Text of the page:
That is: on discarding and replacing the Federal Reserve System
This was not on my “to do list.” But timing is everything. It took the wild excess of Obama’s deficit spending, government expansionism to cause us to say stop. To say hell no! Therefore is not the present destruction of America’s wealth, stored in the monetary system, by the inflation producing “quantitative easing” (QE and QE2) is the perfect timing to call for replacing the Fed?
Mark W. Hendrickson at American Thinker thinks so and has laid out a persuasive case.
FED UP WITH THE FED
It is time (as it has been for decades now) to rethink the role of the Federal Reserve Bank. An article of this length is insufficient to examine all the problems associated with the Fed, so I will concentrate on three problematical areas:
1) Its record is abominable.
2) Its current policies are misguided and counterproductive.
3) It has become dangerously powerful.
First, its record: When Congress created the Fed nearly 100 years ago (1913) its stated mission was to smooth out the disruptive ups and downs of the business cycle, to stabilize banking system, and to protect the viability of the U.S. dollar.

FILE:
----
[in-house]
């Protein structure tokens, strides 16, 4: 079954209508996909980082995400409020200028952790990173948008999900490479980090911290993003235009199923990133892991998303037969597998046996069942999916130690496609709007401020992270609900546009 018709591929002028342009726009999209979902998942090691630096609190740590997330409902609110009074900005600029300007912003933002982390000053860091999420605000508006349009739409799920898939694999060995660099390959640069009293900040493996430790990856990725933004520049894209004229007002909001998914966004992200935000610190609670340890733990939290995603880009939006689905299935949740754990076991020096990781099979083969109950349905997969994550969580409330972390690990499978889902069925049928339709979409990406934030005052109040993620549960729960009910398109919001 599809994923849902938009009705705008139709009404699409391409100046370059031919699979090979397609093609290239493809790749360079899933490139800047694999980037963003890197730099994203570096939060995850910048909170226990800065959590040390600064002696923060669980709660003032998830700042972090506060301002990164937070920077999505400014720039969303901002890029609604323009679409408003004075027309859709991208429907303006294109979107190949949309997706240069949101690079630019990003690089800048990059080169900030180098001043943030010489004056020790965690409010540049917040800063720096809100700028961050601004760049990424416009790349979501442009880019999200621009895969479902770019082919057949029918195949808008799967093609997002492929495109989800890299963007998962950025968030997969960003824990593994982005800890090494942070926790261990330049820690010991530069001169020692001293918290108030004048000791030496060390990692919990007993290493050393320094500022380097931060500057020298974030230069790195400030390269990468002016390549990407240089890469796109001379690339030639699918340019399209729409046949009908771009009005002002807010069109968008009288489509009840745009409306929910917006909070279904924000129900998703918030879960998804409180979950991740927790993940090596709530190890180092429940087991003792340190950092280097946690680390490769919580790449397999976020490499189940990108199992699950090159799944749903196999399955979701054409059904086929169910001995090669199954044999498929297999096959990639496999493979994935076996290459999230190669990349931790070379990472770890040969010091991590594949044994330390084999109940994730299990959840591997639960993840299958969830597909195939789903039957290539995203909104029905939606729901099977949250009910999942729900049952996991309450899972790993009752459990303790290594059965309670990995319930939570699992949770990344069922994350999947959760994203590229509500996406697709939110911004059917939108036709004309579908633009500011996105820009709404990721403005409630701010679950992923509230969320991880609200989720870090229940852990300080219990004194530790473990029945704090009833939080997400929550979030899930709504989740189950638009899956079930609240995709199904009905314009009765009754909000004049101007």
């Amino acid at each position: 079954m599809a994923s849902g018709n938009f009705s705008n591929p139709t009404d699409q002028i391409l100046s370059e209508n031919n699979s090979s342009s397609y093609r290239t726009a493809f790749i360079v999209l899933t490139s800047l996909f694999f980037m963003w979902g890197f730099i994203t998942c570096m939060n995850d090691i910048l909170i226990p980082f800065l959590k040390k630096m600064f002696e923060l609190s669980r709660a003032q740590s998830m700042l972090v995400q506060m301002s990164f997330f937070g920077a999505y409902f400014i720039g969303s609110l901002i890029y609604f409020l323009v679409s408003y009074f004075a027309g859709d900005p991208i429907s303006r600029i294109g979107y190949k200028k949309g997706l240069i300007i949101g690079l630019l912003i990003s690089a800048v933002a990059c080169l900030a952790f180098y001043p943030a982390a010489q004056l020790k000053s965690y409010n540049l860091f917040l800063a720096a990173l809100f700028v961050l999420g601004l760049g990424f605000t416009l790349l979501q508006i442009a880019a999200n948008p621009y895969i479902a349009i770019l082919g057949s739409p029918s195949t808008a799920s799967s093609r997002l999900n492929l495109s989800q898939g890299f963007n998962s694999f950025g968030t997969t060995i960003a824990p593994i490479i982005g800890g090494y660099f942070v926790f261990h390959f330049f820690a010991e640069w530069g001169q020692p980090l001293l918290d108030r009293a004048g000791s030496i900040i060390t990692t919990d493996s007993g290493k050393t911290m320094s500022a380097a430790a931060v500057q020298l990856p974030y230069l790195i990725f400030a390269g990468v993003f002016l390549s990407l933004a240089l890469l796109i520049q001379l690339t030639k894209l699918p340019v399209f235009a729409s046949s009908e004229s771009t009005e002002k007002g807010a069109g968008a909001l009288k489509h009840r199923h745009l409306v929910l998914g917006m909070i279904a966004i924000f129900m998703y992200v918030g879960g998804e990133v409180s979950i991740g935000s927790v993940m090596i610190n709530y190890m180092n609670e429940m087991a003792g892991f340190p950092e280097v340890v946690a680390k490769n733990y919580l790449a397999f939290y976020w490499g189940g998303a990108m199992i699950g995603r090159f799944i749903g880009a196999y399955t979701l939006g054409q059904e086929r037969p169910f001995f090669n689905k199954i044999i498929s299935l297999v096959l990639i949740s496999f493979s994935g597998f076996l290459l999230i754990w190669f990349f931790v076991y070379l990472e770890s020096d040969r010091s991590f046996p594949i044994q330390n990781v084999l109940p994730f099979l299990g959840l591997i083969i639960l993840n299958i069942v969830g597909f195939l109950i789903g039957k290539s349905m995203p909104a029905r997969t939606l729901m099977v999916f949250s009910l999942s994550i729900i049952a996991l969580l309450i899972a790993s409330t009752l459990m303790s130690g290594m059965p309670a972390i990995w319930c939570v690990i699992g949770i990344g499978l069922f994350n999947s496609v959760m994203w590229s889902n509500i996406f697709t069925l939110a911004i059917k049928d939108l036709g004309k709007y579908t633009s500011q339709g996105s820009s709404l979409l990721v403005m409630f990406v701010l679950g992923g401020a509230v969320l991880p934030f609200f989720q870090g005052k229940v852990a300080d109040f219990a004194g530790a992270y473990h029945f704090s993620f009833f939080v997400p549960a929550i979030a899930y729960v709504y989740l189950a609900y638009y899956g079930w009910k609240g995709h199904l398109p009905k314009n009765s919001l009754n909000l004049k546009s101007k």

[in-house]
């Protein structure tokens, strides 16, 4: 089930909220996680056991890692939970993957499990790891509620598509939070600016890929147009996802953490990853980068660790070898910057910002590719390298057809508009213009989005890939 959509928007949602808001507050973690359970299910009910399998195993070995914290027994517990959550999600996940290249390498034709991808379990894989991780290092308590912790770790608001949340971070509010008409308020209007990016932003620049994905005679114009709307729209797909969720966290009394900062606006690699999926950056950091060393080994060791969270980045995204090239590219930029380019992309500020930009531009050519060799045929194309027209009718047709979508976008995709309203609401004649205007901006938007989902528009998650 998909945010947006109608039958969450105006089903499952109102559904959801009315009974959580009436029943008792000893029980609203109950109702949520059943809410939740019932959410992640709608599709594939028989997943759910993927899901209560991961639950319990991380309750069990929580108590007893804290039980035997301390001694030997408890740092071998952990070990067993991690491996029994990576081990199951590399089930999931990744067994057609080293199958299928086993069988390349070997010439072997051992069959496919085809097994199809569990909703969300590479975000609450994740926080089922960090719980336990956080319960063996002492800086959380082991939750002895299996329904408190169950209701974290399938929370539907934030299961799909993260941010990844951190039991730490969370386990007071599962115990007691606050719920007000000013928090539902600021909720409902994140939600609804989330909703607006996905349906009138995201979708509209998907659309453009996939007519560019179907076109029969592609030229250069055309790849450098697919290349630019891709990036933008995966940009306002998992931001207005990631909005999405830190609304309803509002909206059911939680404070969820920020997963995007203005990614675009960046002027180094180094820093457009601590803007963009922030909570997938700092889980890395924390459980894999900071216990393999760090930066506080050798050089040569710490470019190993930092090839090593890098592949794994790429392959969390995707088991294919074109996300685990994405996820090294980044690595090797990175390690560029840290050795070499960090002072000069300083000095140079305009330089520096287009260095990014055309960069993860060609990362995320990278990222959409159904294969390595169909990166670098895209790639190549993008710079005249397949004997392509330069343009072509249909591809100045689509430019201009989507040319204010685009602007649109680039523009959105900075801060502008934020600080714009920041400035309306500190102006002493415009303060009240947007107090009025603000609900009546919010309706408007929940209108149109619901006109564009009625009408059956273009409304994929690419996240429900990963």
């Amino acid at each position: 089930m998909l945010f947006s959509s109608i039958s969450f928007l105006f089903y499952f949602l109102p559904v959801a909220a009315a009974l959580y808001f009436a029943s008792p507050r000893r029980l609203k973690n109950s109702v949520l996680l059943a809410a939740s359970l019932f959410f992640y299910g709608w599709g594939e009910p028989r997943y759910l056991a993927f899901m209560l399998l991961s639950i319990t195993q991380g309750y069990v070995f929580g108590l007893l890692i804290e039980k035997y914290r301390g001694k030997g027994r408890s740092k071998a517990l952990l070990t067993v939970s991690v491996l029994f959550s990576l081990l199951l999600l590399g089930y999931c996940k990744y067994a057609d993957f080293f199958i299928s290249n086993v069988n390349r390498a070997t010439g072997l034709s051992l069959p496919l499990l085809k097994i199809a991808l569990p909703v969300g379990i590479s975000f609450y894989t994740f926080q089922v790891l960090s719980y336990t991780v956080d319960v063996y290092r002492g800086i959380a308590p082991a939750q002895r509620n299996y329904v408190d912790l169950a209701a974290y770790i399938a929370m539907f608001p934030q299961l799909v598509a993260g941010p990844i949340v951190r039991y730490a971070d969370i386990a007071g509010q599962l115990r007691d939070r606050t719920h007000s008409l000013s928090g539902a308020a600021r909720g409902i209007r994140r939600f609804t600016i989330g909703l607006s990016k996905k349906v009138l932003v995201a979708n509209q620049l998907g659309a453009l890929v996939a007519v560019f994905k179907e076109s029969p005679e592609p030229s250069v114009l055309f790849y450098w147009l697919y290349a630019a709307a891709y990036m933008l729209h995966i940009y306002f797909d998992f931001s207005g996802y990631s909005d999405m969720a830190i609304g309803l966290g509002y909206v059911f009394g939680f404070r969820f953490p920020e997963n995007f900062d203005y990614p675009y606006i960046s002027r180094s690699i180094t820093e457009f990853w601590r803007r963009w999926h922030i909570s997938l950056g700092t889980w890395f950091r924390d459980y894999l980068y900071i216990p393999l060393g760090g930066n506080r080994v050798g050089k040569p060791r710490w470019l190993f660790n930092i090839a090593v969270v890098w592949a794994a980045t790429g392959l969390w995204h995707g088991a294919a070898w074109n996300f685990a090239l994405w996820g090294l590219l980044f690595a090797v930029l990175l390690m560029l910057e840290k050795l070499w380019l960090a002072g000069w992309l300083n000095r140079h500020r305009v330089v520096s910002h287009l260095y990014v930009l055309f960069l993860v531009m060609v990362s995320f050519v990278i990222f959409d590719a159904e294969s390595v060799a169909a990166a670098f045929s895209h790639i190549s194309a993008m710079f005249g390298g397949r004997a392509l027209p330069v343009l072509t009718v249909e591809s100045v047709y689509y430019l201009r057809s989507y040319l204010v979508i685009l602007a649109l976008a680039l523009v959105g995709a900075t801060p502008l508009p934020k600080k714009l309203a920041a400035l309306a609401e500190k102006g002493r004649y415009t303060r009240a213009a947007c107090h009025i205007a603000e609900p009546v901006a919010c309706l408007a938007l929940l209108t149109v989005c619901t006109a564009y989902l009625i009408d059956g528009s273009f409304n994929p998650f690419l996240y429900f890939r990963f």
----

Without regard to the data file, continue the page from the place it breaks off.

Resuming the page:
Since the Fed opened for business in 1914, there have been numerous boom-bust cycles, with the Great Depression, the stagflationary 1974-82 period, and the current “Great Recession” being particularly severe.
Under the Fed’s policies, bank failures have occurred in alarmingly high numbers.
In the century before the Fed’s creation, the purchasing power of the dollar, while subject to the inevitable fluctuations of a market economy, had approximately the same purchasing power in 1914 that it had had in 1814. Since 1914, more than 95% of the dollar’s purchasing power has eroded. Money is supposed to function as a store of value. By that standard, the Fed’s ward, the Federal Reserve Note, has been a miserable failure.
Second, its current policies: The Fed’s second round of “quantitative easing” (QE2) continues its long tradition of bubble-creating inflationary policies. In support of QE2, the Federal Open Market Committee’s Sept. 21 statement asserted that price inflation was too low, citing the official Consumer Price Index.
People living in the real world may disagree. The Commodity Research Bureau’s food index has risen 27% in the last year; cotton is at a 145-year high; oil and gasoline prices have made double-digit gains. Don’t look now, but the costs of eating, driving, and wearing clothes are trending higher at the very time the Fed plans to inject hundreds of billions of dollars (or trillions, if needed) to prop up Washington and Wall Street. Read the rest here.